In fact, I hadn’t. Yes, I was.
School started midweek this year. I planned to use that time to ease the class into the schedule and out of their summer lollygags. Three days seemed reasonable to remind students of proper manners in hallways and outside other classroom doors.
Still, the Troublemint Twins wouldn’t have it. Nope, Byrne decided “cold turkey” was the only way to go, and Jeremiah agreed. The bathroom is close to the K-4/5 classroom. Noise in line from my class means a disruption to that classroom. On the first day of school, yesterday, the entire class needed a gentle reminder that while in line they should remain silent. Well, that didn’t work for the Twins, so they had to be removed from the area. That means they were sent back to the classroom for a few minutes so they could settle down a bit. The first time happened at snack time, just before recess. The process repeated itself just before lunch, which means the boys were both late for lunch.
When I went back to the classroom to get the pair I said, “Now gentlemen, we don’t want to do this again tomorrow, do we? You’re Second Graders this year…”
Byrne cut me off. He was going to do the talking. He reckoned he knew my mind better than I knew it myself.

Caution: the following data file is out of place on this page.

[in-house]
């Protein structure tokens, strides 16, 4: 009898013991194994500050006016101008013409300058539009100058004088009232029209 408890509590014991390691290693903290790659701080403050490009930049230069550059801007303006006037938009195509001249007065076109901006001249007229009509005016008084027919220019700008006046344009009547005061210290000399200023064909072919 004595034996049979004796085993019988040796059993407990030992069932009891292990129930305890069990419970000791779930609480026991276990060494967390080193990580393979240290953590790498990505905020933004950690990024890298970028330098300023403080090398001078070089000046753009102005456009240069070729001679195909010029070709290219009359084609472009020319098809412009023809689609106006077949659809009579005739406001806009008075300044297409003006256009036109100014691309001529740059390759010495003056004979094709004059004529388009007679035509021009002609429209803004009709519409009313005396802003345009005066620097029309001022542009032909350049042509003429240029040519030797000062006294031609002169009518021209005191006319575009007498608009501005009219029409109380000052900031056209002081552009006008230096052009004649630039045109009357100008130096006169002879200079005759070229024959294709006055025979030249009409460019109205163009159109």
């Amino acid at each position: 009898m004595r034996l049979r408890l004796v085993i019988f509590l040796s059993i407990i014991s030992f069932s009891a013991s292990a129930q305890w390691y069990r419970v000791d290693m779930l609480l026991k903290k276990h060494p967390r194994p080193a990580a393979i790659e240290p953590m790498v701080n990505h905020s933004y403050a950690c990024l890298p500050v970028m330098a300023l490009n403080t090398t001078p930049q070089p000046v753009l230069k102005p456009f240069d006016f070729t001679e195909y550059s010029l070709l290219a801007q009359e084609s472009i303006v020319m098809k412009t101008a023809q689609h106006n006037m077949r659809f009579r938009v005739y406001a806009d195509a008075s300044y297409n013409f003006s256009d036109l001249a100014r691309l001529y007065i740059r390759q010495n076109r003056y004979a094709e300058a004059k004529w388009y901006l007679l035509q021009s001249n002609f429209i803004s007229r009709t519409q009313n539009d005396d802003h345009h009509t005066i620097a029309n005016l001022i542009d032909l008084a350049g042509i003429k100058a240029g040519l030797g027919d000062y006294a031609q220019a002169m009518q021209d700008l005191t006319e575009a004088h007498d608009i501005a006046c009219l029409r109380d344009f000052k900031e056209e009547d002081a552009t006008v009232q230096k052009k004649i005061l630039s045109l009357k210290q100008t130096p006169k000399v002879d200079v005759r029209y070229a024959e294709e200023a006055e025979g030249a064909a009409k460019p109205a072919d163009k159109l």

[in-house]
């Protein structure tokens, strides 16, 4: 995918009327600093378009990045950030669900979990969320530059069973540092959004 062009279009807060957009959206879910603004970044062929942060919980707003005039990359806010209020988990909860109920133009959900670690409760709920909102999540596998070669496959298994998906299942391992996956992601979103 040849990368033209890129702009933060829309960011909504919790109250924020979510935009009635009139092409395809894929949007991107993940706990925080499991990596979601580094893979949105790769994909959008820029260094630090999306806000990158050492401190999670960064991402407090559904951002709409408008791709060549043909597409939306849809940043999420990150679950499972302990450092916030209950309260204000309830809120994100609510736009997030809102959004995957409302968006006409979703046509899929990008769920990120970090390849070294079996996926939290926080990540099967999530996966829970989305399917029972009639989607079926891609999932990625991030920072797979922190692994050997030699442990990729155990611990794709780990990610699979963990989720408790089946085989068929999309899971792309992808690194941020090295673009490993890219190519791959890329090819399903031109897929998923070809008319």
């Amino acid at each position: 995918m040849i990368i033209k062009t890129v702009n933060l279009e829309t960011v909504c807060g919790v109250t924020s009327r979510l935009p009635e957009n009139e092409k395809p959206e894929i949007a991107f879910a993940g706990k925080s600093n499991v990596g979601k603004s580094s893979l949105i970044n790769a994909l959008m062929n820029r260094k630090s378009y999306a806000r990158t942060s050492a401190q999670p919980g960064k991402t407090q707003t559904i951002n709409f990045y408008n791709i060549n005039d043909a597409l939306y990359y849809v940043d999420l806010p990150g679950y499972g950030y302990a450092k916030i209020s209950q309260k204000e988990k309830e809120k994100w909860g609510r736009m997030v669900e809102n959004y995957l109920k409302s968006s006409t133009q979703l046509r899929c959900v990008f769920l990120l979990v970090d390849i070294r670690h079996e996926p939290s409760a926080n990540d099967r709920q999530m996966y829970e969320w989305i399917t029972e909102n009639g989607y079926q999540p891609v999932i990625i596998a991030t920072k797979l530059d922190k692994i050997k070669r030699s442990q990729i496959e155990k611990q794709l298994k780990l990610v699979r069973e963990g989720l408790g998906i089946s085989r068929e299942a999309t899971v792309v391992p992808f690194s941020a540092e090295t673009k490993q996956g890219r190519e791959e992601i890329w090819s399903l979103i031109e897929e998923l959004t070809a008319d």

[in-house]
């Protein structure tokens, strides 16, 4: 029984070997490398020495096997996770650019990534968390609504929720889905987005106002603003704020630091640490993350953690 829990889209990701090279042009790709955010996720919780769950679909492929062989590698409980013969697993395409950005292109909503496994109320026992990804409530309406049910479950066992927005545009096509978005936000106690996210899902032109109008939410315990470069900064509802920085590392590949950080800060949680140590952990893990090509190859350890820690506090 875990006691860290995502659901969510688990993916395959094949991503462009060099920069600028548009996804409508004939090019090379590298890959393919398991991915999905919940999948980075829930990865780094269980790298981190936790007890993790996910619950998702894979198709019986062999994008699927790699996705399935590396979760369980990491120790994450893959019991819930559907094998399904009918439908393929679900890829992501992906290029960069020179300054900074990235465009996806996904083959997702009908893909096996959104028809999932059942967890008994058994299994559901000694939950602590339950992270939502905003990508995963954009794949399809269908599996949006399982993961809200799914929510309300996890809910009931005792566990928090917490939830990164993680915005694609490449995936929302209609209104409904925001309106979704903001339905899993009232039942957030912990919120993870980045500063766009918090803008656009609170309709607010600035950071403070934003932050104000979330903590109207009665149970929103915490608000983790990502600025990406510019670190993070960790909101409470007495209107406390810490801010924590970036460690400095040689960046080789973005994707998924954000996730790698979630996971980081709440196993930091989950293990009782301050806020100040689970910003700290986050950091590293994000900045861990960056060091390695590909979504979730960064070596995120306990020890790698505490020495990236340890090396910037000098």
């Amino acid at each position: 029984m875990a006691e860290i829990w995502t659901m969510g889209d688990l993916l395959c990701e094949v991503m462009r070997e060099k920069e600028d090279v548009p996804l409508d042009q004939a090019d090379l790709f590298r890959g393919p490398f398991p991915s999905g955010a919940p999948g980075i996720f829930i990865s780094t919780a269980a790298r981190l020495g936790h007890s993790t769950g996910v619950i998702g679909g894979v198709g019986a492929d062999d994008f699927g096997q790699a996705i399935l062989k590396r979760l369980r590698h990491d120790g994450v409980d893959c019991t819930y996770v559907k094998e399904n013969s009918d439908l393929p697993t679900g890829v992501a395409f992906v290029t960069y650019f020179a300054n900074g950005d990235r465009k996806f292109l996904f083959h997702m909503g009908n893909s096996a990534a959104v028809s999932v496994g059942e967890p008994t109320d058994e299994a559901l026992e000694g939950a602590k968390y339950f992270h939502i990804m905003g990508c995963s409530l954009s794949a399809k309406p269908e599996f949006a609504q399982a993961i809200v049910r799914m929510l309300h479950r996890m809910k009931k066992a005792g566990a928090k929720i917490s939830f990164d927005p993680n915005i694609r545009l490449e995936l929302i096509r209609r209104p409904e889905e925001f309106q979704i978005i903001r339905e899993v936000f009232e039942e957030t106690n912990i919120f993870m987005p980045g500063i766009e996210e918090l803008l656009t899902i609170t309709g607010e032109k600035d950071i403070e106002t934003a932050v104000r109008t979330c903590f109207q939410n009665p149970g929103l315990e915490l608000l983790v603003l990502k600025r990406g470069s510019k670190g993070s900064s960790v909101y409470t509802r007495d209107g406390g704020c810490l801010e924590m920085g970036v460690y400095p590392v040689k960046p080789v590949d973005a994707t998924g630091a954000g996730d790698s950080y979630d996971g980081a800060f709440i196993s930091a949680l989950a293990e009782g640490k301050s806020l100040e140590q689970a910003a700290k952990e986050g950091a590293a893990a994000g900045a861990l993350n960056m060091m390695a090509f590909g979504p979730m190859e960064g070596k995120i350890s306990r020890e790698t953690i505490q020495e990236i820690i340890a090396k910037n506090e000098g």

“Yup. And if we do it tomorrow we’ll get sentences.”
“Yeah,” said Jeremiah with a knowing look.
Hmmm… I thought. This ought to be interesting. Works for me.
Mind you now, there are two new ones to my crew, and Sean and Jacob both have returned. Sean’s taking full advantage of three days of grace breaking into the school routine, but he’ll stop talking when reminded. David is in Third Grade, very quiet and watchful. When he grins I know he’s really pleased with something. It’s coming more often than not. Erika, also Third Grade, bubbles over with enthusiasm and wonders “how anyone puts up with so many boys.” I look at her and say, “You do it, too, don’t you?” These three days are a learning curve for her, too. Jacob, the oldest of the bunch, doesn’t need three days to break in. He knows the ropes and shows them by example.
Snack time rolled around today and the Twins just couldn’t help being themselves. That was all fine and dandy until I was again giving the crew their gentle reminder. Right on cue, Byrne leaned over to Jeremiah as I was speaking and began talking.
I looked at him, he looked at me, and I pointed toward our classroom. He walked the long walk back.
I will listen while my teacher is speaking. Seven times.
“I promised,” he said later through sobs. “I promised my dad I wouldn’t get into trouble.”